By Jim Young
Interest in the downtown Crossville improvement project remains high as a large crowd turned out for an informational forum sponsored by the city, the Crossville-Cumberland County Chamber of Commerce and Downtown Crossville, Inc.
Two questions seemed to be on the minds of those attending. How will the project affect businesses in the area and how much will it cost individual taxpayers?
City Manager David Rutherford did his best to answer questions, but said there were some things he did not yet know and that included some decisions that will have to be made by the Crossville City Council as they decide on the budget for the next fiscal year.
Rutherford said that, while all the federal agencies have signed off on the project and the contractor, the Tennessee Department of Transportation was still reviewing the details, but he expects their response soon. The most likely time line on starting the project is expected to be late March or early April.
Rutherford told the audience that, just prior to the public forum, during the council's monthly work session, he had presented the city council members with a capital improvement program document, a detailed look at projects costing more than $25,000 and with a life expectancy of more than five years. That report, almost 2 inches thick, will have to be studied by the council and used as part of their work on the upcoming 2014-'15 budget decisions.
Rutherford said the programs and projects the city is working on currently will require additional revenue, but if that revenue came from taxes or fees or a combination would be a decision of the city council.
“Will it be more expensive to live here (in Crossville)?” asked Rutherford. “A little bit,” he explained.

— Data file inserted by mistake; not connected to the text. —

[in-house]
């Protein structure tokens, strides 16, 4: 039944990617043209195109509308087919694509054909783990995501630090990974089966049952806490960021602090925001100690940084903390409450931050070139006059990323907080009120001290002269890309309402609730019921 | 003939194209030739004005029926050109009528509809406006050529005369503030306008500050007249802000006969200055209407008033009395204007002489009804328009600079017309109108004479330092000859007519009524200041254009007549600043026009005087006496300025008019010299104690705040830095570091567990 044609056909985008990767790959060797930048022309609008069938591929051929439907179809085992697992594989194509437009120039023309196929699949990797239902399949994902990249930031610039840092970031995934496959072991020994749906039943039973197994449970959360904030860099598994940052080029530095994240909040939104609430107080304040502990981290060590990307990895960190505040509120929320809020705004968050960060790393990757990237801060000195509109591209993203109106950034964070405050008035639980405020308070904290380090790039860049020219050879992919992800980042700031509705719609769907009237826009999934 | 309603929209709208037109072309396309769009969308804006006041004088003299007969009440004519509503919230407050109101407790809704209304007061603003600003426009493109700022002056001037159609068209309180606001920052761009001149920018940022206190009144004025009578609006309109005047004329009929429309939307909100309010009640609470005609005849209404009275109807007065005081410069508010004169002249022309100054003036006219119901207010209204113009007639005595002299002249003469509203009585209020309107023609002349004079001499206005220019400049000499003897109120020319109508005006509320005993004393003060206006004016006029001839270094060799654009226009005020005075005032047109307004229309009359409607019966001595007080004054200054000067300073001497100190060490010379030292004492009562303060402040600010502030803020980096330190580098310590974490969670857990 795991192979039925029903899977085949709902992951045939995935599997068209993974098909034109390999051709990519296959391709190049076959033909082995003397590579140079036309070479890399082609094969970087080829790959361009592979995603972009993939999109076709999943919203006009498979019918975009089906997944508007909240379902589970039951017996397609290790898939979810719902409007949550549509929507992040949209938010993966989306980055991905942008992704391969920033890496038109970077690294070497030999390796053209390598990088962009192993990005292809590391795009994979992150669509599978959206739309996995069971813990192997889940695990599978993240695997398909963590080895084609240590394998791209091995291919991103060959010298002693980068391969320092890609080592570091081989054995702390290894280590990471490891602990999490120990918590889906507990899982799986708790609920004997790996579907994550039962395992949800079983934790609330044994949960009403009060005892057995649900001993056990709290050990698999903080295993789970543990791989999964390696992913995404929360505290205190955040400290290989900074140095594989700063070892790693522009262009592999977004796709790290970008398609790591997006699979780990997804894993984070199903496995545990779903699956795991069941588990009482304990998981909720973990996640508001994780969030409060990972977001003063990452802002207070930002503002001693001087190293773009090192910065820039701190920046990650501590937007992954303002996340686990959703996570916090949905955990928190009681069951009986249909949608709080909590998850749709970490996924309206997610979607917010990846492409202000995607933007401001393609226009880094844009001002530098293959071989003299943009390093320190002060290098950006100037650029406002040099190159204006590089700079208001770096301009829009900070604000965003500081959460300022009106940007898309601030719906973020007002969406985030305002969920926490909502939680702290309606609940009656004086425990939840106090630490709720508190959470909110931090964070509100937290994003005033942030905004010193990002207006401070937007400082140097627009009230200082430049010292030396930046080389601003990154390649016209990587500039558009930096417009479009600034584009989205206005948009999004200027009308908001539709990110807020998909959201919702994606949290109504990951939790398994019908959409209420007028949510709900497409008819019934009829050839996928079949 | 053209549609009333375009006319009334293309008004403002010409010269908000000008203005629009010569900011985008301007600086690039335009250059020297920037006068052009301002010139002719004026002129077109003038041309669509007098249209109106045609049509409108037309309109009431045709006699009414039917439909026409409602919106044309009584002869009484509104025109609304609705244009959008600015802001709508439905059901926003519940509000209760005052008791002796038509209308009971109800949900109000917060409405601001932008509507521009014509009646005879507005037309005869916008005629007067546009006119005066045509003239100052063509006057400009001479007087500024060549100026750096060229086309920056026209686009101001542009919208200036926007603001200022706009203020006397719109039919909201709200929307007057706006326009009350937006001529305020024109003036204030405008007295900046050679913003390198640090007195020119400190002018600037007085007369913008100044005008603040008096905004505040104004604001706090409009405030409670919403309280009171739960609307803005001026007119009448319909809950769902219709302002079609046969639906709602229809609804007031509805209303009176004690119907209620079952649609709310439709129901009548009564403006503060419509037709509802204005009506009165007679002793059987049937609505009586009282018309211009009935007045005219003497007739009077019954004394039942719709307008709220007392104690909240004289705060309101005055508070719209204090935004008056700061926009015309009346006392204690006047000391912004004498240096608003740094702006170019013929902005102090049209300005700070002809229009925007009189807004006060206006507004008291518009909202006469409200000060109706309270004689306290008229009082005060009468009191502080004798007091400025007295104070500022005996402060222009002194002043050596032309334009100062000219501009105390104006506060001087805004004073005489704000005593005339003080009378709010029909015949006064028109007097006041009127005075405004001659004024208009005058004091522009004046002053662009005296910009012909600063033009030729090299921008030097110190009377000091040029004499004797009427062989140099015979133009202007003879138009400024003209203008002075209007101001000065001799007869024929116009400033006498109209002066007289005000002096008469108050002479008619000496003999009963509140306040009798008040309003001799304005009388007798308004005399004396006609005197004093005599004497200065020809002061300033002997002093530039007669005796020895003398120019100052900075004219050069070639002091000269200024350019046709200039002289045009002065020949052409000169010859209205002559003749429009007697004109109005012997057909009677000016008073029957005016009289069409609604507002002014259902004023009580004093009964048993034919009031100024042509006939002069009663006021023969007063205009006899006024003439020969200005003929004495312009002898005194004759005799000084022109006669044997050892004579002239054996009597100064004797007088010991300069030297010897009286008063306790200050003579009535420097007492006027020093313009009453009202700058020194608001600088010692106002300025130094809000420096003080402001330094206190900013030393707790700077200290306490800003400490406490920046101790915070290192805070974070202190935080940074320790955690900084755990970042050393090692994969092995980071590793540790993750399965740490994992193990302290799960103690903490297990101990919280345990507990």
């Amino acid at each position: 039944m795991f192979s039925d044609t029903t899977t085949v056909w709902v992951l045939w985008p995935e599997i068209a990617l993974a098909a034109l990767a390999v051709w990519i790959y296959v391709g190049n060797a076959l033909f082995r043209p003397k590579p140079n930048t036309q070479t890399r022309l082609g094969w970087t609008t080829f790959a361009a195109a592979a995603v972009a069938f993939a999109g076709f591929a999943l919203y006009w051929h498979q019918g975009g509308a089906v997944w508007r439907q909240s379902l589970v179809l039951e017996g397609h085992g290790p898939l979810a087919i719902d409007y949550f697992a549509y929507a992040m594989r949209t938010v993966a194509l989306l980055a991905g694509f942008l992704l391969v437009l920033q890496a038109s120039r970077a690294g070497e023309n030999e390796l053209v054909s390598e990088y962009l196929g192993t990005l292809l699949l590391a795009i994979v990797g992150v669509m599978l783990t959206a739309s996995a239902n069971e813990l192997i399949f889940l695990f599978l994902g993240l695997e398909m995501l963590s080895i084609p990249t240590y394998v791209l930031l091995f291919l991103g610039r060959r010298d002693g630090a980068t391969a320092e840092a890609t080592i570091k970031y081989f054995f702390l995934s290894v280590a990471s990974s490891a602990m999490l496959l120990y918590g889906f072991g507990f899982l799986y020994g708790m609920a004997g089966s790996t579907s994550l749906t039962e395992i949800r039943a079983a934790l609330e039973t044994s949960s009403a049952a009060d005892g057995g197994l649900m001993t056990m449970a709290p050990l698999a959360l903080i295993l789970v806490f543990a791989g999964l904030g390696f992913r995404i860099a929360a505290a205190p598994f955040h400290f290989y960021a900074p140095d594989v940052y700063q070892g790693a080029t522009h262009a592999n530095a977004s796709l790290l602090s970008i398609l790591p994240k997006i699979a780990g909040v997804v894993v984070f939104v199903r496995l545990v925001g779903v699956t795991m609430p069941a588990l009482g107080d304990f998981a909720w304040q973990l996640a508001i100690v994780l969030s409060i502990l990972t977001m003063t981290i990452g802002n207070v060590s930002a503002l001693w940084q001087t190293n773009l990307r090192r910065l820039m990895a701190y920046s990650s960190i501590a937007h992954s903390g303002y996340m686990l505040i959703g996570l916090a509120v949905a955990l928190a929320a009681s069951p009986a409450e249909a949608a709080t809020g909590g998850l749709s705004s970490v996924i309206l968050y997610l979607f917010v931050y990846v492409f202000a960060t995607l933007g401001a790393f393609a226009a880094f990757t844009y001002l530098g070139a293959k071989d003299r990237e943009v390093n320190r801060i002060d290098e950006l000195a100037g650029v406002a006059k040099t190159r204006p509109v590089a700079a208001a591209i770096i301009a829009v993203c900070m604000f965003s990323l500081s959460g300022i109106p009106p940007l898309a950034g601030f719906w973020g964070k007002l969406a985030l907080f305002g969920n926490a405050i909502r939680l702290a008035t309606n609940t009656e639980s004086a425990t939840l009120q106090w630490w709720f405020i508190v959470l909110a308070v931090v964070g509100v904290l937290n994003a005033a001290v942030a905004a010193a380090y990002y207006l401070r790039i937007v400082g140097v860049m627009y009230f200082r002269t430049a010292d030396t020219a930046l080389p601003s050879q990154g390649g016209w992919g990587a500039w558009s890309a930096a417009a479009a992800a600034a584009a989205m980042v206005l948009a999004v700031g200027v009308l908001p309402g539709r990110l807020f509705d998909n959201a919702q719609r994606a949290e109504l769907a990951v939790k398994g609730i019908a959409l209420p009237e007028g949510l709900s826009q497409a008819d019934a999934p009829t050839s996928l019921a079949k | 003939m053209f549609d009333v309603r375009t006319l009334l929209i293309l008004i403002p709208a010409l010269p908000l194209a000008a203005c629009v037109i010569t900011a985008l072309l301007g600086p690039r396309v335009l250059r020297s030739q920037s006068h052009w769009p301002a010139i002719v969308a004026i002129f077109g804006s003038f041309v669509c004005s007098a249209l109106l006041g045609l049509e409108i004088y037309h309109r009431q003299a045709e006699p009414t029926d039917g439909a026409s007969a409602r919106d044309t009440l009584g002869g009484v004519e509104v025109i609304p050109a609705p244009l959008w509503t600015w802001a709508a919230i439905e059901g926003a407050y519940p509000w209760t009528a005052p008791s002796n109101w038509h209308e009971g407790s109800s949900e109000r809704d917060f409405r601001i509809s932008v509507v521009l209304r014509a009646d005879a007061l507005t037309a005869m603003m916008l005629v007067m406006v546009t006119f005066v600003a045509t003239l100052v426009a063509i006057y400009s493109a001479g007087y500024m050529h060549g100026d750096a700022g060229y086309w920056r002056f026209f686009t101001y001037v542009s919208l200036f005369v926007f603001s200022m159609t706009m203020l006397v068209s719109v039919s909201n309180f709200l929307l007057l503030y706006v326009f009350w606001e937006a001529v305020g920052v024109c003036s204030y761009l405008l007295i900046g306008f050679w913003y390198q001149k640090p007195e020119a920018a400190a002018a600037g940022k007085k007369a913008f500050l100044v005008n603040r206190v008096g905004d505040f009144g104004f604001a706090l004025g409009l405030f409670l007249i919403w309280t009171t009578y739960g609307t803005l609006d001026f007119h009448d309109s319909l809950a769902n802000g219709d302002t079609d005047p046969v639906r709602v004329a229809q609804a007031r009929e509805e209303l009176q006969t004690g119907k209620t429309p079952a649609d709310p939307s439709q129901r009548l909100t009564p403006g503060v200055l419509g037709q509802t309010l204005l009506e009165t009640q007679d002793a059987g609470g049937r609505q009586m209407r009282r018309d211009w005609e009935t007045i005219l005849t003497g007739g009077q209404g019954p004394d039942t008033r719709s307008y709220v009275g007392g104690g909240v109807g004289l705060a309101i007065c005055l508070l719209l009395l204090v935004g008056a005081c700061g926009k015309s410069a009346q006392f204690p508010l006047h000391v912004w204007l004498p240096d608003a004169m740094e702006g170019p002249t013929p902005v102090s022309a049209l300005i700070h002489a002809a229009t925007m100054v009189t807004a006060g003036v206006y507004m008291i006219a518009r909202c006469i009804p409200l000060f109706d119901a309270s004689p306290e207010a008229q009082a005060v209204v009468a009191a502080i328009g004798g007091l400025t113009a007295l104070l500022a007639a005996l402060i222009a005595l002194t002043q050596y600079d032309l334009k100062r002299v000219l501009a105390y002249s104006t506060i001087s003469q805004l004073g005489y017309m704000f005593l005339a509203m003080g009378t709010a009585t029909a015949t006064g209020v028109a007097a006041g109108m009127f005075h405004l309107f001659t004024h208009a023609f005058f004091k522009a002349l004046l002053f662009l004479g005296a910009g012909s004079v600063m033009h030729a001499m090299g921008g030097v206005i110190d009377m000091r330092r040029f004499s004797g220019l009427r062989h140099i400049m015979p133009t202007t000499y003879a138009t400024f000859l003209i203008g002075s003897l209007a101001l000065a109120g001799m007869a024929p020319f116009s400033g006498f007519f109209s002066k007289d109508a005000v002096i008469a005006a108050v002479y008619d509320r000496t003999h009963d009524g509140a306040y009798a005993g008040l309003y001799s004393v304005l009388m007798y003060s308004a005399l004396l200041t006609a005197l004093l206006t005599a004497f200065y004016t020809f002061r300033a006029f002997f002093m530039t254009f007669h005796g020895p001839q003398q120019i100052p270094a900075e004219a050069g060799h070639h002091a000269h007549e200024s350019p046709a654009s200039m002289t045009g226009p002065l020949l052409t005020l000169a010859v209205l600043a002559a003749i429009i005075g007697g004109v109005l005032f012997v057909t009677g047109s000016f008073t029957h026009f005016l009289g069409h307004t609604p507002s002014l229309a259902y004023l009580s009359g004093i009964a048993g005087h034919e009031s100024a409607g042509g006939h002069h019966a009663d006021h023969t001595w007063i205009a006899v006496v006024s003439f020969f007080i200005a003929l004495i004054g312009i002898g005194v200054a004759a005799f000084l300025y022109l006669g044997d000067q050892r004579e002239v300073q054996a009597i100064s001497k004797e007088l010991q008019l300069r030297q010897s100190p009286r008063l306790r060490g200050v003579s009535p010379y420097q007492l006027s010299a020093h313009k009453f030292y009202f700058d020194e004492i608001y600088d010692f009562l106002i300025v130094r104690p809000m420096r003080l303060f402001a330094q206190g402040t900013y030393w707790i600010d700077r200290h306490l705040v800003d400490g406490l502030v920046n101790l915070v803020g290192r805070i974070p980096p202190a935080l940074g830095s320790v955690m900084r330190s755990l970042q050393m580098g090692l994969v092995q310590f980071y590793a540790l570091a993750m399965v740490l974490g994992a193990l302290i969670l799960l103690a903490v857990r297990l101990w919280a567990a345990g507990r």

Two Main St. lawyers complained about the project disrupting their business. One firm, Boston and Poore, said they may consider relocating while the other, Jane Powers, was concerned about the loss of renters due to disruption from the work. She asked about any provision for “loss of revenue.” Rutherford responded that there was no liability for that from the city.
Other downtown retail business owners expressed optimism that the disruption would not be painless but they want the project for the long run and, while they definitely expect some revenue loss during construction, they are looking forward to the benefits of the project once it is complete.
The contract for work gives the contractor 545 days, about 18 months, to complete the project. At least one lane of travel on Main Street is to be maintained open during the work. While a representative of the contractor was unable to attend the meeting due to a death in his family, it is expected that as the work goes from one block to the next, large portions of Main Street should be open as usual.
Rutherford said while there will be some issues, such as access to buildings and to the businesses to be able to do business. Rutherford added that parking will be disrupted, but the city is looking into the possibility of leasing private property for public parking in the downtown area for customers and employees.
Rutherford also explained he expected the contractor would work some evenings and weekends in order to lessen the disruption and complete the work by the contract deadline.